July 29th, 2021
Getting the best mortgage rate for contractors can be a daunting prospect. Recent research revealed that only 29% of self-employed homeowners believe mortgage lenders fully understood their earning capabilities when they applied – what effect does this kind of bias in the market have for contractors? It can result in:
- Reduced borrowing potential
- Higher mortgage rates
- Asked for heaps of paperwork
Getting an excellent rate in the first place or making sure you’re on the best one for an existing mortgage can be hassle enough if you’re in traditional employment but contractors may face additional hurdles. CMME explains how you can get the best mortgage rate now.
What’s in the Blog?
- The Basics: Mortgage Rates
- Working out Your Income for a Contractor Mortgage
- How do I Determine my Role?
- Remortgage for Contractors
- Best Rates Currently
- Raising Additional Funds
- Best Times to Remortgage
- Useful Resources
The Basics: Mortgage Rates
Let’s talk about mortgage rates, right from the basics because let’s face it, your main priorities when you’re looking at a new property are normally going to be getting through the mortgage application as quickly as possible and getting a good deal.
Rates are not the thing you’re excited about when you’re thinking about a mortgage, especially as they are only one aspect of obtaining a mortgage as a contractor.
Why? It might seem evident but the better your mortgage rate, the less money you waste every month unnecessarily (if you’d wanted to waste money you would’ve stuck to renting or move on to an SVR with your current mortgage). When you arrange your mortgage, you take the opportunity to shop for the best rate because you – a contractor, a self-employed professional, an entrepreneurial spirit – care about your money.
That’s why when your initial fixed-rate runs out you don’t let that rate roll over onto your lender’s Standard Variable Rate, you’re too smart for that.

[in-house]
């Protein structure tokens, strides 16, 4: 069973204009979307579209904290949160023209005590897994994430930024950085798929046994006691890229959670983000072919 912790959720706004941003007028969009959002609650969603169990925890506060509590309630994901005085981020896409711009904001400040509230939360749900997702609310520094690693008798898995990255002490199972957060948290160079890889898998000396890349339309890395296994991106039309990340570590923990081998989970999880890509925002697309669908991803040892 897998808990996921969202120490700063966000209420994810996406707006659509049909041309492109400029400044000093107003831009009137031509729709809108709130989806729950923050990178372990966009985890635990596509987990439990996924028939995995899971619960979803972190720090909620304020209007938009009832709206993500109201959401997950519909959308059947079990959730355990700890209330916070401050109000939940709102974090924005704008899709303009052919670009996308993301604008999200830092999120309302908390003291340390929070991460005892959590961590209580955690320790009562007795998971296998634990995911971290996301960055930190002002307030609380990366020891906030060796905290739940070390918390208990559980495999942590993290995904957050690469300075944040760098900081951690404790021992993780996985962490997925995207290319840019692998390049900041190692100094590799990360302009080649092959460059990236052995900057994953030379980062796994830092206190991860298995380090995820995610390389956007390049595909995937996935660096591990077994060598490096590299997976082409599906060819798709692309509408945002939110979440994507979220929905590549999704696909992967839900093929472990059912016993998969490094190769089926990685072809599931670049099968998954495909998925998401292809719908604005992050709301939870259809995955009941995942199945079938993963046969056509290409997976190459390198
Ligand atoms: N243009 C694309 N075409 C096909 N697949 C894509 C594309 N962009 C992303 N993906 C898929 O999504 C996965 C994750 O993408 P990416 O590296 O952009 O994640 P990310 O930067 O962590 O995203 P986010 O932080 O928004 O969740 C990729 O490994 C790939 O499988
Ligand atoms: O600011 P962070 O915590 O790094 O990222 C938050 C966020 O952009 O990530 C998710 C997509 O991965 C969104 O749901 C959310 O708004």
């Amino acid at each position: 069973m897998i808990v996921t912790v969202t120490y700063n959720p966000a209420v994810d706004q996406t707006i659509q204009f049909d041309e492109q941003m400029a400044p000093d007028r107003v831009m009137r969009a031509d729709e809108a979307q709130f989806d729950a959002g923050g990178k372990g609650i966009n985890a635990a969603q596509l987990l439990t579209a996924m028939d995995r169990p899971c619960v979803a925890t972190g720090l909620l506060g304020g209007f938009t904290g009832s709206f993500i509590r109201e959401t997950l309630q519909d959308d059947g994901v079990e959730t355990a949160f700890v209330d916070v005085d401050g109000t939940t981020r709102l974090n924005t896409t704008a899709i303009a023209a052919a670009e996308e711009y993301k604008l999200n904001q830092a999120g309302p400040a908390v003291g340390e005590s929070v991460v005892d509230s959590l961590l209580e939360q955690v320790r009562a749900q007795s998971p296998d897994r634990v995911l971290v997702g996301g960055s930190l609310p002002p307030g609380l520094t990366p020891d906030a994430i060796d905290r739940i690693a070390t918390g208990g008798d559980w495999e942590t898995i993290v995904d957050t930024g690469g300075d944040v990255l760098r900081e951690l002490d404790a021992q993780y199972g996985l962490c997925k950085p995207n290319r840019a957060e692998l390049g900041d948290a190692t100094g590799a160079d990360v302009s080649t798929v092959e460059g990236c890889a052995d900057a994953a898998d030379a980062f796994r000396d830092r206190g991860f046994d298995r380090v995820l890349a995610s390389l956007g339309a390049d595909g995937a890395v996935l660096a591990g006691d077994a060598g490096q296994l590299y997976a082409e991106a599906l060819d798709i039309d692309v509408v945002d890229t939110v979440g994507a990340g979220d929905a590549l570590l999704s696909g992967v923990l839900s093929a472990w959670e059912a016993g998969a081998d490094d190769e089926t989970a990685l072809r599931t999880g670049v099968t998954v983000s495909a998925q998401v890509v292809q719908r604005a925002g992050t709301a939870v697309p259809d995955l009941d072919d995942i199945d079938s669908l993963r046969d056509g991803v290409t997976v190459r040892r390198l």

Mortgage rates are impacted and influenced by the Bank of England’s base rate which helpfully for all those seeking the best contractor mortgage rate was slashed in March 2020 as an emergency response to the Coronavirus pandemic. It’s remained at that historic low ever since and for you, it means two things:
1. Borrowing is more affordable
2. Savings rates aren’t the most favourable at present.
There’s probably a complex economists’ way of explaining this but in short, the Government sets a goal for inflation and the Bank of England’s Monetary Policy Committee vote on whether to raise or lower the Bank Rate to support this goal. As of July 2021, the inflation goal sits at 2.0% (though the actual rate sits higher than this at 2.3%) and the Bank Rate to support that goal remains at 0.1%.
When it comes to your mortgage that means that right now your initial introductory offer will likely be favourable whether this is your first mortgage or your remortgaging and it means that now may be a good time to check you’re not sat on an unfavourable Standard Variable Rate.
Breaking down your options (Provided for illustrative purposes only)
Say the offer you’re on begins with an Initial Rate fixed for the first 2 years: 0.94%
After these two years, you will automatically move onto the Lender’s Standard Variable Rate: 3.54%
You don’t have to be a math’s prodigy to estimate based on those two rates alone that your monthly payments will be significantly higher on the second rate
The mortgage amount: £350,000
The loan length: 25 years in total
On your initial rate, your monthly repayments are: £1309.57
On your lender’s standard variable rate your monthly repayments go up to: £1855.43
That’s an extra = £545.86 a month or £6550.32 a year – needlessly, because you could potentially remortgage to a better rate.
Working out Your Income for a Contractor Mortgage
There are a number of ways you, as a contractor, may want to calculate your income to work out your overall borrowing potential:
- Hourly Rate
- Daily Rate
- Annualised Salary
To calculate any of the above simply follow the formula below:
Hourly Rate x Working hours, per day = Daily Rate
Daily Rate x 260 days (working days) = Annualised Salary (Before tax)
How do I Determine my Role?
With the recent implementation of the changes to IR35, you may have some confusion when it comes to your mortgage application and determining your current role. You may be classified as:
- Umbrella employee
- Umbrella Contractor
- Ltd. Company
Whilst you might face bias in any of these roles if you approach a high street lender, no matter the way you work or if you have switched from one payment vehicle to another.
Issues you may face as a contractor
In our 2020 research on self-employed homeownership with IPSE, we found that 96% of respondents had to provide more paperwork when applying for their mortgage because they were self-employed.
These market biases are part of the reason it can be worthwhile for contractors to consider a specialist mortgage broker like CMME were using a bespoke process means that we can not only help you to raise the borrowing you require for a mortgage, but it also provides you with access to high street lenders and therefore gives you the range of low-level interest rates that would normally be unavailable when looking at a PAYE contractor mortgage.